A walk through Gdańsk 

Autumn 2021. In theory we could travel to other continents, but destinations we had in mind such as Japan or the United Kingdom were impossible to plan ahead. Instead we organised a rail trip to Eastern Europe, travelling to Berlin, Gdańsk, Wrocław, Karlovy Vary, Pilsen, Bratislava, Poprad, Vienna, Linz and Salzburg. By travelling to Germany, Poland, Czechia, Slovakia and Austria, we explore an area which was in the (not too distant) past bonded together by the Holy Roman Empire of the German Nation and by Austria-Hungary.

Danny and I did more than visiting the Museum of the Second World War and the European Solidarity Centre. The two nights and the the full day we were in Gdańsk, we also walked around. 

Gdańsk Main Station.

Presentation

With a population of over 470,000, Gdańsk has a similar population size as Antwerp. As Antwerp, it’s a port city. But the maritime history and present are much more tangible in Gdañsk.

Gdańsk is the capital and largest city of the Pomeranian Voivodeship and the most prominent city in the geographical region of Pomerania. It is Poland’s principal seaport and the country’s fourth-largest metropolitan area.

The city is at the southern edge of Gdańsk Bay on the Baltic Sea, in a conurbation with the city of Gdynia, the resort town of Sopot, and suburban communities; these form a metropolitan area called the Tricity (Trójmiasto). Together, the population amounts to approximately 1.5 million.

Gdańsk lies at the mouth of the Motława River, connected to the Leniwka, a branch in the delta of the nearby Vistula River, which drains 60 percent of Poland and connects Gdańsk with the Polish capital, Warsaw

Together with the nearby port of Gdynia, Gdańsk is also an industrial centre.

Many rulers

The city’s history is complex, with periods of Teutonic, Polish, Prussian and German rule, and periods of autonomy or self-rule as a free city state. In the early-modern age, Gdańsk was a royal city of Poland. It was considered the wealthiest and the largest city of Poland, before the 18th century rapid growth of Warsaw. In the late Middle Ages it was an important seaport and shipbuilding town and, in the 14th and 15th centuries, a member of the Hanseatic League.

In the interwar period, Gdańsk lay in a disputed region between Poland and Germany, which became known as the Polish Corridor. The city’s ambiguous political status was exploited by Germany, furthering tension between the two countries, which would ultimately culminate in the Invasion of Poland and the first clash of World War II just outside the city, followed by the ethnic cleansing and executions of Polish-speaking minority population and ultimately flight and expulsion of the German-speaking majority of the city’s population in 1945.

In the 1980s, Gdańsk was the birthplace of the Solidarity movement, which played a major role in bringing an end to communist rule in Poland and helped precipitate the collapse of the Eastern Bloc, the fall of the Berlin Wall and the dissolution of the Warsaw Pact.

Gdańsk by day.

University city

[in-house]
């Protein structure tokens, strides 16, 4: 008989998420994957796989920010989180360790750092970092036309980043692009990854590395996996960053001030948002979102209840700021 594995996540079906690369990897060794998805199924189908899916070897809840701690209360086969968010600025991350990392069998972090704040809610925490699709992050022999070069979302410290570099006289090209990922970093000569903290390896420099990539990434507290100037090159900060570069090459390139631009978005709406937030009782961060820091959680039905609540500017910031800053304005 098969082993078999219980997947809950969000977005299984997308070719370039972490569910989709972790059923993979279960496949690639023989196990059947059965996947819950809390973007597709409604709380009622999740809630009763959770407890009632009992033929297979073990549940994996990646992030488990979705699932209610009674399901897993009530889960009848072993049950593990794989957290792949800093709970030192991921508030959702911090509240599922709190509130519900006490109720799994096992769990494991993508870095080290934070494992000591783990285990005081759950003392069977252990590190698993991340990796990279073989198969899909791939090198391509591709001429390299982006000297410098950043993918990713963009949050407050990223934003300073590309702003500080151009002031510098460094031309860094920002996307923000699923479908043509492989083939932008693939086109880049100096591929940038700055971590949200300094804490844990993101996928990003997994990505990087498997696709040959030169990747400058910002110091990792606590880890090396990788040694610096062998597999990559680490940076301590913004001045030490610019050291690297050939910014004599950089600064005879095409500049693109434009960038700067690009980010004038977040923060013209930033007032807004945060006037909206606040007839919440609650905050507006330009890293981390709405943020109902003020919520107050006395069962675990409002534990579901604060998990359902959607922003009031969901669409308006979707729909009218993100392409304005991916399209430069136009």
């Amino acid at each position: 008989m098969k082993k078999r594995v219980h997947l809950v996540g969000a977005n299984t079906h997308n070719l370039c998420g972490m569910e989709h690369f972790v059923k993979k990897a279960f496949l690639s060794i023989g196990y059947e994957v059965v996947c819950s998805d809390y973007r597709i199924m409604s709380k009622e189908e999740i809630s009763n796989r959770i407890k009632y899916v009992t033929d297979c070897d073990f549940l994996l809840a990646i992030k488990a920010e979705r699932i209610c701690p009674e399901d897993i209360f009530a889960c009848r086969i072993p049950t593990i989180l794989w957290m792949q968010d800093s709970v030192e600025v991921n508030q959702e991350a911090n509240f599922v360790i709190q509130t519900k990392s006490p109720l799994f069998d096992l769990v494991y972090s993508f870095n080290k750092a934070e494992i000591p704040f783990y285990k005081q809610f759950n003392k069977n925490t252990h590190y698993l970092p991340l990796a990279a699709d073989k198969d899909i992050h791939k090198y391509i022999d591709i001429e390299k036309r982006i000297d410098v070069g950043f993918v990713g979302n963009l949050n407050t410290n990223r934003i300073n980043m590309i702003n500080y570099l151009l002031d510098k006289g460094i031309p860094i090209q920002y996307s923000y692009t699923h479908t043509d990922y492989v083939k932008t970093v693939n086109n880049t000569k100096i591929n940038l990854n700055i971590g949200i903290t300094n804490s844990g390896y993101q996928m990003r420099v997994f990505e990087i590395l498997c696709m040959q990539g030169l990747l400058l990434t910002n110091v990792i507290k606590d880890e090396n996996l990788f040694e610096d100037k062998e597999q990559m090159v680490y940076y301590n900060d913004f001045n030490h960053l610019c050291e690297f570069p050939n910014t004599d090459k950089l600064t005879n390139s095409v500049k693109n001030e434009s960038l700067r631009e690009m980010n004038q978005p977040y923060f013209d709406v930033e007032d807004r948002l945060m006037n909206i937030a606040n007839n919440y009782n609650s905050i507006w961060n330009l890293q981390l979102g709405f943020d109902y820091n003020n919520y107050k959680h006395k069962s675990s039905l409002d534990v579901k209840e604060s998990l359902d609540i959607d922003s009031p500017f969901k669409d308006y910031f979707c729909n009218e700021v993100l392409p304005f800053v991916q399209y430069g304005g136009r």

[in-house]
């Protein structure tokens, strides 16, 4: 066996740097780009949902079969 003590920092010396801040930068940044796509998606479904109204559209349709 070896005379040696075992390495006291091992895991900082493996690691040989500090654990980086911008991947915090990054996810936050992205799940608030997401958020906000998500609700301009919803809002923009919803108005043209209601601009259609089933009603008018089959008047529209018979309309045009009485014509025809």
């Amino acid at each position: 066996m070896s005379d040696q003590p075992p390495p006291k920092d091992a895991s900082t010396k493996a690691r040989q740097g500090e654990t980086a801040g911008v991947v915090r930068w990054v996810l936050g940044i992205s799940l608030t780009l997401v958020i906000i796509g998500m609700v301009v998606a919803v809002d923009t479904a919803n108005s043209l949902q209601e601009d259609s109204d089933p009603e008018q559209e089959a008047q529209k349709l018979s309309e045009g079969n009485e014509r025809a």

Gdańsk is home to the University of Gdańsk, Gdańsk University of Technology, the National Museum, the Gdańsk Shakespeare Theatre, the Museum of the Second World War, the Polish Baltic Philharmonic and the European Solidarity Centre. The city also hosts St. Dominic’s Fair, which dates back to 1260. 

The city scores very well in rankings for the quality of life, safety and living standards.

Historic architecture

The city has some buildings surviving from the time of the Hanseatic League. Most landmarks are located along or near Ulica Długa (Long Street) and Długi Targ (Long Market), a pedestrian thoroughfare surrounded by buildings reconstructed in historical (primarily during the 17th century) style and flanked at both ends by elaborate city gates. 

This part of the city is sometimes referred to as the Royal Route, since it was once the former path of processions for visiting Kings of Poland. 

Proximity and water

Water is everywhere in the historic heart of Gdańsk. Many bridges connect the islands. You’ll find quite a lot of activity there with restaurants, bars and clubs. Major hotels are built in eachothers vicinity as well. 

We did everything on foot. Gdańsk has the perfect size for it and nice streets and pavements to walk on. 

Resources: Wikipedia.

2021 Rail Tour of Imperial Europe

  1. POTSDAM 2021 | Schloss Sanssouci.
  2. 1945 Potsdam Conference’s Cecilienhof Palace.
  3. Potsdam 2021.
  4. REVIEW | InterContinental Berlin.
  5. BERLIN 2021 | Pergamon, ‘Das Panorama’.
  6. BERLIN 2021 | Humboldt Forum in the Berlin Palace.
  7. BERLIN 2021 | The Bundestag in the Reichstag.
  8. Berlin 2021.
  9. By train from Berlin to Gdansk via Szczecin.
  10. Stopover in Szczecin.
  11. REVIEW | Restauracja Ritz in Gdańsk.
  12. REVIEW | Holiday Inn Gdansk.
  13. GDAŃSK | Museum of the Second World War.
  14. GDAŃSK | European Solidarity Centre or Europejskie Centrum Solidarności.

50 Comments Add yours

  1. elvira797mx says:

    Amazing and beautiful! I love it. Thanks for share Timothy.
    Elvira

    Liked by 2 people

    1. Timothy says:

      We were pleasantly surprised by Gdańsk.

      Thank you for your response, Elvira.

      Liked by 2 people

      1. elvira797mx says:

        I can see it, looks wonderful.
        You are welcome Timothy.
        Happy Valentines Day!

        Liked by 1 person

      2. Timothy says:

        Thank you. Have a greet Valentin’s as well.

        Liked by 1 person

      3. elvira797mx says:

        You are welcome. Great Valentin’s too! 🥂👍🏼

        Liked by 1 person

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